Amyotrophic Lateral Sclerosis (ALS)
The initial symptoms of ALS may be so subtle that they are overlooked. The course of the disease may include the following:
- twitching (fasciculation) and cramping of muscles, especially those in the hands and feet
- muscle weakness in one or more of the following: hands, arms, legs or the muscles controlling speech, swallowing or breathing
- impairment of the use of the arms and legs
- "thick speech" and difficulty in projecting the voice
- in more advanced stages, shortness of breath, difficulty in breathing and swallowing
The initial symptoms of ALS and the rate of progression can vary significantly from patient to patient. Although the average survival time with ALS is three years from diagnosis, some people live five, 10, or more years. Not all people with ALS experience the same symptoms or the same sequences or pattern of progression. But, progressive muscle weakness and paralysis are universally experienced. As the weakness continues to spread, the disease eventually affects walking, speech, swallowing, and breathing. When the breathing muscles become affected, ultimately, the patient will need permanent respiratory support in order to survive.
Since ALS attacks only motor neurons, the sense of sight, touch, hearing, taste and smell are not affected. For many people, muscles of the eyes and bladder are generally not affected. For the vast majority of people, their mind and thoughts are not impaired and remain sharp despite the progressive degenerating condition of the body.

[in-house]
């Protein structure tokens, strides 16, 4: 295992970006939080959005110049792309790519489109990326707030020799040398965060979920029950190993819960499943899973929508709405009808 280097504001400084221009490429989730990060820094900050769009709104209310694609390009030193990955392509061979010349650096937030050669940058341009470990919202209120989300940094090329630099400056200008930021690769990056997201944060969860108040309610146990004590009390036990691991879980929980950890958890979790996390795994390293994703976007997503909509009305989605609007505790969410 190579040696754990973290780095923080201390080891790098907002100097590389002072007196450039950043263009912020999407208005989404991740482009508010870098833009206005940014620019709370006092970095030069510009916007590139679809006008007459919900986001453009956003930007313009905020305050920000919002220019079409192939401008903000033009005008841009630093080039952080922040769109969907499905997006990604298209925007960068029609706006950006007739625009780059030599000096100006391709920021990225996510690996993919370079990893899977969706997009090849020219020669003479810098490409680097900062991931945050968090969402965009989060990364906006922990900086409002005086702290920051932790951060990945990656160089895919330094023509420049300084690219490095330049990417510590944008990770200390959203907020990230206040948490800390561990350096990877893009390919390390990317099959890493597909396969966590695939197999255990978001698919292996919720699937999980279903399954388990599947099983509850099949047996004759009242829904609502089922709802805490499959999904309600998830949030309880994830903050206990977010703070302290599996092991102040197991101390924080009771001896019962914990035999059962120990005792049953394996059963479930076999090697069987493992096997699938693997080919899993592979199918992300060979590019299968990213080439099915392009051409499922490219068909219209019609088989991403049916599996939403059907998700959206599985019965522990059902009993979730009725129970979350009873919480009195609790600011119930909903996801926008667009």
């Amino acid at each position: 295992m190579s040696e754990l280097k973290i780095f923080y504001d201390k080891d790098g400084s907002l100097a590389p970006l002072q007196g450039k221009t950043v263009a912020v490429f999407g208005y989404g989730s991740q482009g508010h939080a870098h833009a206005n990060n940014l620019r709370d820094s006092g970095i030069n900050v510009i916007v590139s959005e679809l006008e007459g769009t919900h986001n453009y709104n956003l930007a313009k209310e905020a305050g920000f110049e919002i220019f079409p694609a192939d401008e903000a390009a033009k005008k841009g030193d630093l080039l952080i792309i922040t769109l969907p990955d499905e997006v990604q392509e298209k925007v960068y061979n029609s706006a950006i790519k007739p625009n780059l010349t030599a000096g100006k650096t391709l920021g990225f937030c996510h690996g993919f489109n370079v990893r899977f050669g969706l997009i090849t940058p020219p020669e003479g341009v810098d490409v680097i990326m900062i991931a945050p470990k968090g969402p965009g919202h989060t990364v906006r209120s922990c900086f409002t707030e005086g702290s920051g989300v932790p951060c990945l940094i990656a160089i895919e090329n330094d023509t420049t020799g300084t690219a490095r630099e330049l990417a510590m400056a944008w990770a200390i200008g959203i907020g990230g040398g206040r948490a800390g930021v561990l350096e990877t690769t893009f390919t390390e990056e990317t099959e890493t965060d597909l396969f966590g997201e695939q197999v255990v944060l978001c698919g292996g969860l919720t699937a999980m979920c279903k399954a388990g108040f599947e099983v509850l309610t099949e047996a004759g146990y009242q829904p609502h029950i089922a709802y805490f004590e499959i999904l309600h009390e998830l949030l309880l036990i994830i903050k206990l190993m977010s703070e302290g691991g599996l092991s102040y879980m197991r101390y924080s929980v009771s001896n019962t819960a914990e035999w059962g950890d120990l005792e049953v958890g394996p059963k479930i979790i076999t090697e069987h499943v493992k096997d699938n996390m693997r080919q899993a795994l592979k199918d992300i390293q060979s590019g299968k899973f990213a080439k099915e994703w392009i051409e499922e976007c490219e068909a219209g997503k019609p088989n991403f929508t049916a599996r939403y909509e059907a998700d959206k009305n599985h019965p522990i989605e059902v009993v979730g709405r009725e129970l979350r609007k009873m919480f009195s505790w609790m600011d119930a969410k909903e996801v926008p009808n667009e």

Diagnosis of ALS
To date, there is no one definitive test or procedure to establish the diagnosis of ALS. A diagnosis can be established only through a clinical examination and series of diagnostic tests, which rule out other diseases that mimic ALS.
Over 5,600 people in the U.S. are diagnosed with ALS each year. (That's 15 new cases a day.) More people die every year of ALS than of multiple sclerosis or Huntington’s disease. It is estimated that as many as 30,000 Americans have the disease at any given time.
Most people who develop ALS are between the ages of 40 and 70, with an average age of 55 at the time of diagnosis. However, cases of the disease do occur in persons in their twenties and thirties. Generally, ALS occurs in greater percentages as men and women grow older. ALS is 20% more common in men than in women. However with increasing age, the incidence of ALS is more equal between men and women. An elevated incidence of ALS has been observed in military veterans.
Physicians have limited choices for treating ALS, and the options that do exist have come into use within the last 10 years. Studies suggest that patients' length of survival and quality of life are enhanced by night-time breathing assistance early in the course of the disease and by aggressive application of alternate feeding options to assure good nutrition once swallowing becomes difficult.
Costs for medical care, equipment, and home health caregiving can become significant later in the disease. It is important to be knowledgeable about your health plan coverage and other programs for which you may be eligible, including SSA, Medicare, and Veteran Affairs benefits.
The disease and other information on this page is provided for informational and/or educational purposes only and is not meant to diagnose or treat any disease or replace diagnosis or treatment by a medical doctor. Ask your healthcare provider if you have any questions about ALS.